The Escalators is my latest ensemble and something I’m very proud of. I started my masters in composition in 2007 and am very close to completing it. My main achievement through this process was the creation of The Escalators and the subsequent music written for it. The band has recorded our debut CD which is now available from our myspace site. This Sunday we are performing all the music at a concert at my warehouse (see the myspace page for details)
I was required to write a series of compositions an then write an exsegesis of the process which I am going to upload parts of to this blog over the next couple of weeks.
The band The Escalators together with the music uniquely composed for it, emerged from a key area of research, sample-based music and its relationship to human memory. The strategy of triggering memory with the use of existing musical recordings has been the dominant determining factor of the music. Additionally a number of other interests, have been influential. These include:
1. the film and TV work of David Lynch and the atmosphere it generates
2. structured improvisation
3. aspects of minimalism
4. a desire to compose in a style radically different from anything I had produced previously
5. the possibility of creating an ensemble and a recording that I could sell to a wider audience
These concepts defined the bands composition and makeup.
The Escalators’ distinctive identity is a consequence of crossing once-sacred style boundaries. In using samples, a composer can create hybrids that were previously unthinkable. This has the capacity to produce new, unique and personalised musical identities.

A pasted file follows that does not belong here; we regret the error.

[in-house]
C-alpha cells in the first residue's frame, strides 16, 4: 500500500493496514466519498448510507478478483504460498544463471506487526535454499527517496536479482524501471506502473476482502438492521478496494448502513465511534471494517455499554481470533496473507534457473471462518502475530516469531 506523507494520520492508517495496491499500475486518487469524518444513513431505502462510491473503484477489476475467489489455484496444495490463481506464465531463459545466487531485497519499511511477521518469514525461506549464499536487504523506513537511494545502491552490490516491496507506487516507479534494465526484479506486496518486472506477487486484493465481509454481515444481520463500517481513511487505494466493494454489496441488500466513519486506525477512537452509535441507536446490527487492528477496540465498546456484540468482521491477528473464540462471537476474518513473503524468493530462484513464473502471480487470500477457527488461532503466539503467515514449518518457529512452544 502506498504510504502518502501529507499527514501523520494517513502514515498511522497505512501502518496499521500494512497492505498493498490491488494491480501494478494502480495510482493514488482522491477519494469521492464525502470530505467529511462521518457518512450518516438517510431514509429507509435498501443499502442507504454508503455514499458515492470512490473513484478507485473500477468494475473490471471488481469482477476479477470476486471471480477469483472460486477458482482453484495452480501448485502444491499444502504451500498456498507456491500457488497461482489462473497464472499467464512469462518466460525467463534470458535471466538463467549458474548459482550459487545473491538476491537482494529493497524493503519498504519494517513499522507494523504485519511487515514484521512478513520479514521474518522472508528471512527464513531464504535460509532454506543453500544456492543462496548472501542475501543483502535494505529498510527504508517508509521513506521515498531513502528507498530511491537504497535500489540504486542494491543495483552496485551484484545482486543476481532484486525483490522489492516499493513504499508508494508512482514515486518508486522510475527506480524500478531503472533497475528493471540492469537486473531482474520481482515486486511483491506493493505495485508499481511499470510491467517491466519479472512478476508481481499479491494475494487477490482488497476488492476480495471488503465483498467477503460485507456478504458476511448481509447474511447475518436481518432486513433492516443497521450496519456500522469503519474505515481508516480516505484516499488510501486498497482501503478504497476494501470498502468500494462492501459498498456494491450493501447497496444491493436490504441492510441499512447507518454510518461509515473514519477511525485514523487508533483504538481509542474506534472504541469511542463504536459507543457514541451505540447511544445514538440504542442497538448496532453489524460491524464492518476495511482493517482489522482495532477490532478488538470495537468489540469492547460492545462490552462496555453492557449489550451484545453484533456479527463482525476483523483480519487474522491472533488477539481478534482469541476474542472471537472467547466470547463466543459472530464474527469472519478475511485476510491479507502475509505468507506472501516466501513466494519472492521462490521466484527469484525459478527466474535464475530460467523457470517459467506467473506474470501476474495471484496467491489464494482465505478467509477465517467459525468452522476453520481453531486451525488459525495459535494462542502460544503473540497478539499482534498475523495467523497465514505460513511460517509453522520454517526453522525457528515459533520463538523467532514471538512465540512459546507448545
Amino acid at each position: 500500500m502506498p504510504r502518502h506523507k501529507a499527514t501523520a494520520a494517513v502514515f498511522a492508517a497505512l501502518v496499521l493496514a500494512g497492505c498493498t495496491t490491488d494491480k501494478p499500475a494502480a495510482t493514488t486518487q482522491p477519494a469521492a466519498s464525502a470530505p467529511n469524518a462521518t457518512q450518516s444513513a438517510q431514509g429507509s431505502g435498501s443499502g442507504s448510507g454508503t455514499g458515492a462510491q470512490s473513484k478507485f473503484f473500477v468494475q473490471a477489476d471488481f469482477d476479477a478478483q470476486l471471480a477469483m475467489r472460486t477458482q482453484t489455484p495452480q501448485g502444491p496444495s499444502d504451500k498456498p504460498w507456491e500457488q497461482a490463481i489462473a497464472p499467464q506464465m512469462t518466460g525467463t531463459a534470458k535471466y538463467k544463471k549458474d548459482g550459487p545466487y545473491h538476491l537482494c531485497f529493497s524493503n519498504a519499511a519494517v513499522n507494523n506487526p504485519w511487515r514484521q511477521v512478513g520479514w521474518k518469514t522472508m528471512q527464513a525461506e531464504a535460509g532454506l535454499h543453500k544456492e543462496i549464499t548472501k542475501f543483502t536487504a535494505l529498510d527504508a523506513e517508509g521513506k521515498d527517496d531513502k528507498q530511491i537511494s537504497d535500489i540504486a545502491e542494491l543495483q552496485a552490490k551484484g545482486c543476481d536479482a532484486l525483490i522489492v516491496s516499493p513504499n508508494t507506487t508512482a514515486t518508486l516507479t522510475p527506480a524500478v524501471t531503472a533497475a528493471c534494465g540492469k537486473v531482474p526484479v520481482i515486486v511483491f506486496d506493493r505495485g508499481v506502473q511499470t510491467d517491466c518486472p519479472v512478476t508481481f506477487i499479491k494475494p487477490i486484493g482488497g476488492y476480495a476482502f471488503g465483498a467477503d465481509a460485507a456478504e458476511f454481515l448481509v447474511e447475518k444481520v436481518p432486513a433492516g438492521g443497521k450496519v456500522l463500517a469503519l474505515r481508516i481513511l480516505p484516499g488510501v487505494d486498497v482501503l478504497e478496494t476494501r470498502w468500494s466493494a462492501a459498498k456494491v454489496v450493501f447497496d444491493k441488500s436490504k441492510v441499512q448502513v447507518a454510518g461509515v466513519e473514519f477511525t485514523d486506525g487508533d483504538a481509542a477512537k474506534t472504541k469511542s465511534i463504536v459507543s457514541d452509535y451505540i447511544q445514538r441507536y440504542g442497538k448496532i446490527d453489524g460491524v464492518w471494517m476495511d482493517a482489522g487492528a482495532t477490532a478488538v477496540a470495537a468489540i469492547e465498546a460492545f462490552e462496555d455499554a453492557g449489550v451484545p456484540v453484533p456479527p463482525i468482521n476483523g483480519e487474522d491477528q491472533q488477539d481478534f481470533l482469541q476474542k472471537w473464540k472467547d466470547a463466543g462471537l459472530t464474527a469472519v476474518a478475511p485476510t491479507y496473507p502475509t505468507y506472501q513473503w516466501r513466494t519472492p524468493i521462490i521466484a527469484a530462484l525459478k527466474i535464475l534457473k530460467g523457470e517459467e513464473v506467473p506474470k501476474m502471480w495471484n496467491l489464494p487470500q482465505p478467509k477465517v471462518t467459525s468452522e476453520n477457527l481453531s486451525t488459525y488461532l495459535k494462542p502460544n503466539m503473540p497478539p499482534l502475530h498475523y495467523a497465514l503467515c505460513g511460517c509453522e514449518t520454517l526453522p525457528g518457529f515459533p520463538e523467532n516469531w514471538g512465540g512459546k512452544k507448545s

Concept development, writing the music and choosing the musicians for the Escalators commenced in 2007. There are two reasons for the name. Firstly, for me the name elicits the feeling of a constant returning to the same place, likewise, in my opinion, sample-based music also seems to have this effect. It creates memory confusion and a sense of return. The second and less obvious reason was Escalators starts with the letter E. All my jazz/improvisation groups have had names starting with the letter E (En Rusk, Escargone, The Electricians, so now the Escalators). Doing this creates a sense of uncertainty in those who have followed my career, as well as a slight confusion when talking about one band compared to another. The state of minimal uncertainty or subtle confusion is something that has always interested me.
The ensemble consists of Pat Thiel playing trumpet, Mark Hannaford playing piano, Joe Talia playing drums, Mick Meagher playing electric bass, Lawrence Folvig on electric guitar, DJ Element playing turntables/sampler, and me on trombone.
At the early stages of development the shared improvising/compositional language that the players possess has allowed me to rapidly explore concepts. It has helped me decide what to keep and what to discard. It frees me up from having to constantly produce physical written work that might or might not be kept, thus saving me time in decision making and allowing for a more flexible, responsive approach to the final pieces. The distinguished clarinetist Anthony Pay states “I am the sort of player who is more disposed to start off from the accuracy point of view rather than starting off from the musical point of view. You can with some modern music start off and say : ‘I’m not going to pay any attention to the notational aspects of it, but initially I am going to decide what the music is about, the gestures – and language – the sort of thing, if you are improvising, you have to deal with.’ Now, I tend when I’m approaching a modern score, to start off by trying to get, as accurately as I can, what he’s actually put down on paper.” (Bailey 1992, 67-68) That premise is precisely what I want to avoid.